66-year-old HIV patient of 31 years cured with stem cell transplant
- Living with HIV for 31 years, 66-year-old developed AML -- a type of blood cancer.
- In 2019, he received stem cell transplant from a volunteer donor with a rare genetic mutation.
- He has been HIV-free for 17 months now, without retroviral drugs.
A 66-year-old who was infected with the human immunodeficiency virus (HIV) in 1988 and lived with the disease for over three decades has been cured following a stem cell transplant.
HIV attacks the cells of the human immune system and, if left untreated, can lead to acquired immunodeficiency syndrome (AIDS), a condition without a cure. Current HIV treatments involve using retroviral drugs, which work by stopping the replication of the virus inside the cells. However, the treatment is lifelong; viral numbers can increase in the infected individual without medications.
Research institutes around the world are working to find treatment methods that can help infected individuals stay virus-free without the need to administer drugs on a daily basis. One of them is chimeric antigen receptor (CAR) T cells, which can selectively target the cells in the host infected with HIV, stopping the virus in its tracks. The other is to take away the cells that the virus usually targets in the body.
A mutation that makes a world of difference
CCR5 is a receptor on a type of immune cell that HIV targets to make its way inside the immune system. In some individuals though, a mutation called delta 32 on the gene that codes for the CCR5 protein results in a receptor that is immune to an HIV attack. Without an entry into the immune system, the virus cannot replicate in the body.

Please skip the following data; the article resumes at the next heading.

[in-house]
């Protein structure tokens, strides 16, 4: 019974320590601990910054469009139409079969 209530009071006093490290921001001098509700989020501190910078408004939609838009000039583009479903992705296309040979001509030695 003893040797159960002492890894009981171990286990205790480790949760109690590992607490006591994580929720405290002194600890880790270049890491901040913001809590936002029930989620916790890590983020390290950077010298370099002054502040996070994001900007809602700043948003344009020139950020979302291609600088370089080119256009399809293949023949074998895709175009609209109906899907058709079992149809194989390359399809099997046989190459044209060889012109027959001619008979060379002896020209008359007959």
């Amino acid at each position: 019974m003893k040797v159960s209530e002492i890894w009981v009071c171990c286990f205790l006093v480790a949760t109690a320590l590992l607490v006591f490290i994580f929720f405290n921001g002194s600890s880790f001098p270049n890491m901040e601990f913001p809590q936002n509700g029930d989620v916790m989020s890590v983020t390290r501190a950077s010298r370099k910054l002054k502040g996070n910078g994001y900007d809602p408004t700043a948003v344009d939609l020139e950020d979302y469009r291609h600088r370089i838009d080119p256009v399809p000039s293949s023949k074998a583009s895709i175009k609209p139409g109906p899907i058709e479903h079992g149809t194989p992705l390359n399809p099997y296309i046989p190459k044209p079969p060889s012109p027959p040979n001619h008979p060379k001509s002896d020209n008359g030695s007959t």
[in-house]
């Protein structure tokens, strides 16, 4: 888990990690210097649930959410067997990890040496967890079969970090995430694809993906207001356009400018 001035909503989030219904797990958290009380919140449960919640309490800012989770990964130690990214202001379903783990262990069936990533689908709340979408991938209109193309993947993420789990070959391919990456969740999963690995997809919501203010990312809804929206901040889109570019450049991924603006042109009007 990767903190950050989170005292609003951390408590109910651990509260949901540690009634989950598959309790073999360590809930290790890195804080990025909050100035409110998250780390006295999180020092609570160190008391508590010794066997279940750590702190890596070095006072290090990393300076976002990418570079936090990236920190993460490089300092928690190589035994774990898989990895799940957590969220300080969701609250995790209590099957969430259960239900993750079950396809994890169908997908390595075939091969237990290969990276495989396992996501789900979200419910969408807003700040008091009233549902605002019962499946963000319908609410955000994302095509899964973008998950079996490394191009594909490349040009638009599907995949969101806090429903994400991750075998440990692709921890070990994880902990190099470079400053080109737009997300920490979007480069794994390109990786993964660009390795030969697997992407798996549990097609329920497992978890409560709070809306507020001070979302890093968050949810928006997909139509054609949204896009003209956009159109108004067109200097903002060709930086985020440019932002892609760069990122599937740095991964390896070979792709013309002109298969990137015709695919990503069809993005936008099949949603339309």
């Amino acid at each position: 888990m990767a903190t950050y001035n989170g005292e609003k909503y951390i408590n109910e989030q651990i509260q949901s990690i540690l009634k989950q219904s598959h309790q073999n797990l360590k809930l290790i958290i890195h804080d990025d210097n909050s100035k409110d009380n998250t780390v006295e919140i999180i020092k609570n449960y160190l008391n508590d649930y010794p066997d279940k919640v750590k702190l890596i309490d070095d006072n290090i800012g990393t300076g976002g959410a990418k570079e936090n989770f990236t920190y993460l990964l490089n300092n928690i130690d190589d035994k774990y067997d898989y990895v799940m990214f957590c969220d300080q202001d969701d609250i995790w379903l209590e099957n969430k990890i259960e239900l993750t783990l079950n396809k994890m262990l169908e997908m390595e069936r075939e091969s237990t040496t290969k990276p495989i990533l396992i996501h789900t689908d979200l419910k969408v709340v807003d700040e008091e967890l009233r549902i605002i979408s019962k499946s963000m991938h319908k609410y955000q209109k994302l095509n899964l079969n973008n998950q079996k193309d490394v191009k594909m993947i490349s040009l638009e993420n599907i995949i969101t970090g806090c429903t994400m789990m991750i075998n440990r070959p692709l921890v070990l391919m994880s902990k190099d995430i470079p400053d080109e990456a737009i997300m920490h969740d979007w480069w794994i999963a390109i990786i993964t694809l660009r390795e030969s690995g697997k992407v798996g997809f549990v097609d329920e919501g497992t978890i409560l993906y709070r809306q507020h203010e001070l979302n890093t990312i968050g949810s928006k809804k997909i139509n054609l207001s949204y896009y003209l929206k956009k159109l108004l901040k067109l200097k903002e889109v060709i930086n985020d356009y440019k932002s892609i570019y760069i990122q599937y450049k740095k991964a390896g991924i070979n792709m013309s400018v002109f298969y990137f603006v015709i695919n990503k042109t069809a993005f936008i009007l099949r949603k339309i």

Researchers at the City of Hope cancer research center in Los Angeles have been using the advantage gained by this mutation to treat people who have HIV. By transplanting stem cells from a donor who has the delta-32 mutation on the CCR5 gene into an infected individual, they can replace the recipient's immune cells with those that are resistant to HIV infection.
The method has been used before to treat three other individuals, including a woman. However, the recent case involves the oldest patient yet.
The not-so-straightforward transplant
A stem cell transplant is not an easy procedure to operate. In the case of the 66-year-old, it was further complicated due to the fact that he had developed acute myelogenous leukemia (AML), a type of blood cancer that is commonly seen in people who have lived long with HIV, a press release said.
To prepare for the transplant, clinicians put the patient through three chemotherapies to get him into remission. This was less intensive chemotherapy that the City of Hope team has developed for older or less fit patients scheduled for transplant. He received this transplant three years ago, following which he continued his retroviral treatment till March 2021, when the research team confirmed that he could stop taking the medications.
Following that, the patient has been monitored closely for over 17 months but hasn't shown any sign of the virus in his blood or tissue samples.
"This patient was the oldest to receive a stem cell transplant [of the four patients], has lived the longest with HIV prior to his transplant, and received the least immunosuppressive therapy, we now have evidence that if the right stem cell donor is found for patients living with HIV who develop blood cancers, we can use newer and less intensive chemotherapy regimen options to try to achieve a dual remission," said Jana. K Dickter, associate clinical professor at City of Hope. "This may open up whole new opportunities for older patients living with HIV and blood cancer.”
A new study shows how brain regions and neural networks add to a person’s general intelligence, supporting the emergence of Network Neuroscience Theory.